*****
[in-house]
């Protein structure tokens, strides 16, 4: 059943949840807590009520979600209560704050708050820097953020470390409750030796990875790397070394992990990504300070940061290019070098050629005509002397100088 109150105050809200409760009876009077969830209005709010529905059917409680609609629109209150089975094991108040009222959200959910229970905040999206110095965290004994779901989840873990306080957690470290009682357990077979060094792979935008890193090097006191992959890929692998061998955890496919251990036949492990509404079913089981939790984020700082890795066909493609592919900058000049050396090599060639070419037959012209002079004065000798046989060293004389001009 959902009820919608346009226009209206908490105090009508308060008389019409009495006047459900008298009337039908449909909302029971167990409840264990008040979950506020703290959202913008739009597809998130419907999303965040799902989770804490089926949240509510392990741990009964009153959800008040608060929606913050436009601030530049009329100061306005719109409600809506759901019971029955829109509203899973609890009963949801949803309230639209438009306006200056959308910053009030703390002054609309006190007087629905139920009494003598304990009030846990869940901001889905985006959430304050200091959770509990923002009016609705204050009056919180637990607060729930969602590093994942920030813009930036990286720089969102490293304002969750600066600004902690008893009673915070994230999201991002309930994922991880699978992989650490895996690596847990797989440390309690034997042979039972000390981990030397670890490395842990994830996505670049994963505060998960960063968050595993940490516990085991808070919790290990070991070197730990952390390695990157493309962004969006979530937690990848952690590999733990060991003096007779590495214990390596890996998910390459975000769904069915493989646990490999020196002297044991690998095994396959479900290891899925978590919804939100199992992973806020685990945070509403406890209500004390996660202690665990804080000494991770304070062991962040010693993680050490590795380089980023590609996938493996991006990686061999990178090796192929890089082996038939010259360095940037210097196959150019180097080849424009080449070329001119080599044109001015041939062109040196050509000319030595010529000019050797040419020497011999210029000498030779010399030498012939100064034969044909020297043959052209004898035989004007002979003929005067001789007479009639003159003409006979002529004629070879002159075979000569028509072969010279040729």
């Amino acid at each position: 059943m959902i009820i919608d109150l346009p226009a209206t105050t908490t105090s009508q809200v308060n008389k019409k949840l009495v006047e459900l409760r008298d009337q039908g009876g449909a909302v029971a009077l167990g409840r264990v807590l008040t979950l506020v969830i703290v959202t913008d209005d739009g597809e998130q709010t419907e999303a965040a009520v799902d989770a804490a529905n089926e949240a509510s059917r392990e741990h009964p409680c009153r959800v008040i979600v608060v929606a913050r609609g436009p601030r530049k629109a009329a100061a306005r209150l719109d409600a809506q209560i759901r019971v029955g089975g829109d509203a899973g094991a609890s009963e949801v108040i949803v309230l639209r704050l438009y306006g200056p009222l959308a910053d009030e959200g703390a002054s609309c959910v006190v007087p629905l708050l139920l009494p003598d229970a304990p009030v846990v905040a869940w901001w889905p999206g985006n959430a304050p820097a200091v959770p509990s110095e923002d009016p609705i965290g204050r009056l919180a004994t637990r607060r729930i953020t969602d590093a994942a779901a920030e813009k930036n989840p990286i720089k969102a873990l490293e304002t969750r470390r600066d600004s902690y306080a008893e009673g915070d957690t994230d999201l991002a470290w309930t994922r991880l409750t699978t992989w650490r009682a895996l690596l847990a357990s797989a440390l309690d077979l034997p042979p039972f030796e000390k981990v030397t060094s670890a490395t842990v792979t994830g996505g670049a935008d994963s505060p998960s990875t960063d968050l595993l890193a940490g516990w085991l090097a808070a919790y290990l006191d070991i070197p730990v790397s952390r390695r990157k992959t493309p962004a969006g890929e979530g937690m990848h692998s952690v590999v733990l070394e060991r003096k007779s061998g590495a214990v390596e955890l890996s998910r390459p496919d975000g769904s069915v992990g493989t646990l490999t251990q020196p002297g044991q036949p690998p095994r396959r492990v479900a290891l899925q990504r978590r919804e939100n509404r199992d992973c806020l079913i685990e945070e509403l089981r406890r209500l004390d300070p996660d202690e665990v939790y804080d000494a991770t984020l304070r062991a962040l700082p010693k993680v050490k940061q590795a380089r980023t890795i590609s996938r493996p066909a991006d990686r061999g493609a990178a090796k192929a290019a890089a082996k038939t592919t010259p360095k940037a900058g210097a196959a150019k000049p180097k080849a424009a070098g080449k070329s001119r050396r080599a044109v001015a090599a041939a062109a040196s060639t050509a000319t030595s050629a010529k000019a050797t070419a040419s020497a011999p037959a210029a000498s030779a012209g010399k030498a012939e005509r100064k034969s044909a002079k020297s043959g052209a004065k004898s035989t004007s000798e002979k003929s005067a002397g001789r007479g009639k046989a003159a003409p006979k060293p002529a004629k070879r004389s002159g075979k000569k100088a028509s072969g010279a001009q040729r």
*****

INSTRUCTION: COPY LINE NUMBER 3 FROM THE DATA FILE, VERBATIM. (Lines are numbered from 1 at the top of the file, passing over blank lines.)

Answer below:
């Amino acid at each position: 059943m959902i009820i919608d109150l346009p226009a209206t105050t908490t105090s009508q809200v308060n008389k019409k949840l009495v006047e459900l409760r008298d009337q039908g009876g449909a909302v029971a009077l167990g409840r264990v807590l008040t979950l506020v969830i703290v959202t913008d209005d739009g597809e998130q709010t419907e999303a965040a009520v799902d989770a804490a529905n089926e949240a509510s059917r392990e741990h009964p409680c009153r959800v008040i979600v608060v929606a913050r609609g436009p601030r530049k629109a009329a100061a306005r209150l719109d409600a809506q209560i759901r019971v029955g089975g829109d509203a899973g094991a609890s009963e949801v108040i949803v309230l639209r704050l438009y306006g200056p009222l959308a910053d009030e959200g703390a002054s609309c959910v006190v007087p629905l708050l139920l009494p003598d229970a304990p009030v846990v905040a869940w901001w889905p999206g985006n959430a304050p820097a200091v959770p509990s110095e923002d009016p609705i965290g204050r009056l919180a004994t637990r607060r729930i953020t969602d590093a994942a779901a920030e813009k930036n989840p990286i720089k969102a873990l490293e304002t969750r470390r600066d600004s902690y306080a008893e009673g915070d957690t994230d999201l991002a470290w309930t994922r991880l409750t699978t992989w650490r009682a895996l690596l847990a357990s797989a440390l309690d077979l034997p042979p039972f030796e000390k981990v030397t060094s670890a490395t842990v792979t994830g996505g670049a935008d994963s505060p998960s990875t960063d968050l595993l890193a940490g516990w085991l090097a808070a919790y290990l006191d070991i070197p730990v790397s952390r390695r990157k992959t493309p962004a969006g890929e979530g937690m990848h692998s952690v590999v733990l070394e060991r003096k007779s061998g590495a214990v390596e955890l890996s998910r390459p496919d975000g769904s069915v992990g493989t646990l490999t251990q020196p002297g044991q036949p690998p095994r396959r492990v479900a290891l899925q990504r978590r919804e939100n509404r199992d992973c806020l079913i685990e945070e509403l089981r406890r209500l004390d300070p996660d202690e665990v939790y804080d000494a991770t984020l304070r062991a962040l700082p010693k993680v050490k940061q590795a380089r980023t890795i590609s996938r493996p066909a991006d990686r061999g493609a990178a090796k192929a290019a890089a082996k038939t592919t010259p360095k940037a900058g210097a196959a150019k000049p180097k080849a424009a070098g080449k070329s001119r050396r080599a044109v001015a090599a041939a062109a040196s060639t050509a000319t030595s050629a010529k000019a050797t070419a040419s020497a011999p037959a210029a000498s030779a012209g010399k030498a012939e005509r100064k034969s044909a002079k020297s043959g052209a004065k004898s035989t004007s000798e002979k003929s005067a002397g001789r007479g009639k046989a003159a003409p006979k060293p002529a004629k070879r004389s002159g075979k000569k100088a028509s072969g010279a001009q040729r």